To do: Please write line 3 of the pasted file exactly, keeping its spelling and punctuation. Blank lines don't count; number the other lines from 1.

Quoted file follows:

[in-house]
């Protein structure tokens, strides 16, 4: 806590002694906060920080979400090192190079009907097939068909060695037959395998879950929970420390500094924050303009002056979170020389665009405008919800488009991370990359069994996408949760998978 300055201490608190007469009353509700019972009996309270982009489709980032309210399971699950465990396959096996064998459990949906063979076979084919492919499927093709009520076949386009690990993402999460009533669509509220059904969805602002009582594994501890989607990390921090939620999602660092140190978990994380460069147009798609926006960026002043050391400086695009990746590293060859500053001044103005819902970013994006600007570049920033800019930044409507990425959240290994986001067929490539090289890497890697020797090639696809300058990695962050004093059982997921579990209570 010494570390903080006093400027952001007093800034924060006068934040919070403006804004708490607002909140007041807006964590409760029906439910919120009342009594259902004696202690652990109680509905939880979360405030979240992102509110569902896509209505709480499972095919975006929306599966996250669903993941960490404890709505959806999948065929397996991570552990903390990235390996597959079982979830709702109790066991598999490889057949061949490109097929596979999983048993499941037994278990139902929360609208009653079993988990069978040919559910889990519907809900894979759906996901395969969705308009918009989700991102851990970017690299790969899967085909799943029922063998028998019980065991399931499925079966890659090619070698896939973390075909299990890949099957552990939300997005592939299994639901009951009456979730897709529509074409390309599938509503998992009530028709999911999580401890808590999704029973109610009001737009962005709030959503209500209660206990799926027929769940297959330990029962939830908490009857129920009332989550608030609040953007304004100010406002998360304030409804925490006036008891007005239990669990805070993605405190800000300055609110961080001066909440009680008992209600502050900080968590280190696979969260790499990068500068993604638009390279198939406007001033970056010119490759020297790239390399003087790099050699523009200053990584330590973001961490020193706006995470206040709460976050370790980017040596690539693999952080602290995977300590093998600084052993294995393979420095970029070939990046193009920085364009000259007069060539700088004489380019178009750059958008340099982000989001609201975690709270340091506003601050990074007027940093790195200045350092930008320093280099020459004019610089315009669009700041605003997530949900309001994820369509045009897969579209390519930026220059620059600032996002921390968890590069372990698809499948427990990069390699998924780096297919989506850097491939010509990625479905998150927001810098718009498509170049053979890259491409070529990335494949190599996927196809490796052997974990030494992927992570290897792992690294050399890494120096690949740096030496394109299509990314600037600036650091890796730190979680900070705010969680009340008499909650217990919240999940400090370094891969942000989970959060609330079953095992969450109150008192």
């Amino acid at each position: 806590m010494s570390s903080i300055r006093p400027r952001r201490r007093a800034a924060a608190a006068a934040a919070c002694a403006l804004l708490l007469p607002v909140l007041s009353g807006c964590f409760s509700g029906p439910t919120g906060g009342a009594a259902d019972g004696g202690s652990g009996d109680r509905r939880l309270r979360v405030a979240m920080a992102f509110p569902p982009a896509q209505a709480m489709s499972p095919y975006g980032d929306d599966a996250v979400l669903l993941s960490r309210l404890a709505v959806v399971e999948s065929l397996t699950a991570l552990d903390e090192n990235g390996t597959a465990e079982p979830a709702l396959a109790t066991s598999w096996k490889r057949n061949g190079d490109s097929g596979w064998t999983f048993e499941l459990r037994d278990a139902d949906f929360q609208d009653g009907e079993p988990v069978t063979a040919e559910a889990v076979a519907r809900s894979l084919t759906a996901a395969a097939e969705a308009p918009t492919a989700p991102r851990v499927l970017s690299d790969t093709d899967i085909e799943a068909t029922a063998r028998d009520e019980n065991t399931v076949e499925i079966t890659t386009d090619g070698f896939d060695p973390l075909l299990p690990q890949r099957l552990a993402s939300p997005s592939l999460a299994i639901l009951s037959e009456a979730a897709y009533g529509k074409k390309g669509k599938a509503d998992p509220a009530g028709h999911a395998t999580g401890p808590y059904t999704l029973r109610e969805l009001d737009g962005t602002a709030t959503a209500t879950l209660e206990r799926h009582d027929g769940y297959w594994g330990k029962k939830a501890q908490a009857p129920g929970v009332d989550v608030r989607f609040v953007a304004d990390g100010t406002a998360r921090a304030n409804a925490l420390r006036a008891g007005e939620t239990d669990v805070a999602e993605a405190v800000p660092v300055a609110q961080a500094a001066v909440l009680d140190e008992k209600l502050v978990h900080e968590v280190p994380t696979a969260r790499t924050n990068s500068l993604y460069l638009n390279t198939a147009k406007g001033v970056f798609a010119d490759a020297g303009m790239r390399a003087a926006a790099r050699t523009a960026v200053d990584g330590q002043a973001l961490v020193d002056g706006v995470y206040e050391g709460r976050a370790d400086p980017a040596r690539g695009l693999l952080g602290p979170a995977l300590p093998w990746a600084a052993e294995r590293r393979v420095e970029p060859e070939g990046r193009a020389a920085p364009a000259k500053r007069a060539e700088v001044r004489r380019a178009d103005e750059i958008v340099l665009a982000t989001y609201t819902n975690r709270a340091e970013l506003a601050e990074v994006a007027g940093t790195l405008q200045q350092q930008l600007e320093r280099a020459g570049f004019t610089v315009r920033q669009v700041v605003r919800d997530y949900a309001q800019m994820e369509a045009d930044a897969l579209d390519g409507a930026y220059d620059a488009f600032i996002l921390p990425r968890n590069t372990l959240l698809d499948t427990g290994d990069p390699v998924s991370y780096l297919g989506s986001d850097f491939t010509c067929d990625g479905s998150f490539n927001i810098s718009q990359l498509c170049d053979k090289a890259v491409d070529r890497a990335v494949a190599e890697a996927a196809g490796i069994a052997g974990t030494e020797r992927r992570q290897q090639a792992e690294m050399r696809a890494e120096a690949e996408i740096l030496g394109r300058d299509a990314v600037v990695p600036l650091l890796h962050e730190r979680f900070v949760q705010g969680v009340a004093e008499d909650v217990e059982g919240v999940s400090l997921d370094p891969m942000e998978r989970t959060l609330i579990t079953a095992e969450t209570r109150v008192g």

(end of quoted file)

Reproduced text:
């Amino acid at each position: 806590m010494s570390s903080i300055r006093p400027r952001r201490r007093a800034a924060a608190a006068a934040a919070c002694a403006l804004l708490l007469p607002v909140l007041s009353g807006c964590f409760s509700g029906p439910t919120g906060g009342a009594a259902d019972g004696g202690s652990g009996d109680r509905r939880l309270r979360v405030a979240m920080a992102f509110p569902p982009a896509q209505a709480m489709s499972p095919y975006g980032d929306d599966a996250v979400l669903l993941s960490r309210l404890a709505v959806v399971e999948s065929l397996t699950a991570l552990d903390e090192n990235g390996t597959a465990e079982p979830a709702l396959a109790t066991s598999w096996k490889r057949n061949g190079d490109s097929g596979w064998t999983f048993e499941l459990r037994d278990a139902d949906f929360q609208d009653g009907e079993p988990v069978t063979a040919e559910a889990v076979a519907r809900s894979l084919t759906a996901a395969a097939e969705a308009p918009t492919a989700p991102r851990v499927l970017s690299d790969t093709d899967i085909e799943a068909t029922a063998r028998d009520e019980n065991t399931v076949e499925i079966t890659t386009d090619g070698f896939d060695p973390l075909l299990p690990q890949r099957l552990a993402s939300p997005s592939l999460a299994i639901l009951s037959e009456a979730a897709y009533g529509k074409k390309g669509k599938a509503d998992p509220a009530g028709h999911a395998t999580g401890p808590y059904t999704l029973r109610e969805l009001d737009g962005t602002a709030t959503a209500t879950l209660e206990r799926h009582d027929g769940y297959w594994g330990k029962k939830a501890q908490a009857p129920g929970v009332d989550v608030r989607f609040v953007a304004d990390g100010t406002a998360r921090a304030n409804a925490l420390r006036a008891g007005e939620t239990d669990v805070a999602e993605a405190v800000p660092v300055a609110q961080a500094a001066v909440l009680d140190e008992k209600l502050v978990h900080e968590v280190p994380t696979a969260r790499t924050n990068s500068l993604y460069l638009n390279t198939a147009k406007g001033v970056f798609a010119d490759a020297g303009m790239r390399a003087a926006a790099r050699t523009a960026v200053d990584g330590q002043a973001l961490v020193d002056g706006v995470y206040e050391g709460r976050a370790d400086p980017a040596r690539g695009l693999l952080g602290p979170a995977l300590p093998w990746a600084a052993e294995r590293r393979v420095e970029p060859e070939g990046r193009a020389a920085p364009a000259k500053r007069a060539e700088v001044r004489r380019a178009d103005e750059i958008v340099l665009a982000t989001y609201t819902n975690r709270a340091e970013l506003a601050e990074v994006a007027g940093t790195l405008q200045q350092q930008l600007e320093r280099a020459g570049f004019t610089v315009r920033q669009v700041v605003r919800d997530y949900a309001q800019m994820e369509a045009d930044a897969l579209d390519g409507a930026y220059d620059a488009f600032i996002l921390p990425r968890n590069t372990l959240l698809d499948t427990g290994d990069p390699v998924s991370y780096l297919g989506s986001d850097f491939t010509c067929d990625g479905s998150f490539n927001i810098s718009q990359l498509c170049d053979k090289a890259v491409d070529r890497a990335v494949a190599e890697a996927a196809g490796i069994a052997g974990t030494e020797r992927r992570q290897q090639a792992e690294m050399r696809a890494e120096a690949e996408i740096l030496g394109r300058d299509a990314v600037v990695p600036l650091l890796h962050e730190r979680f900070v949760q705010g969680v009340a004093e008499d909650v217990e059982g919240v999940s400090l997921d370094p891969m942000e998978r989970t959060l609330i579990t079953a095992e969450t209570r109150v008192g």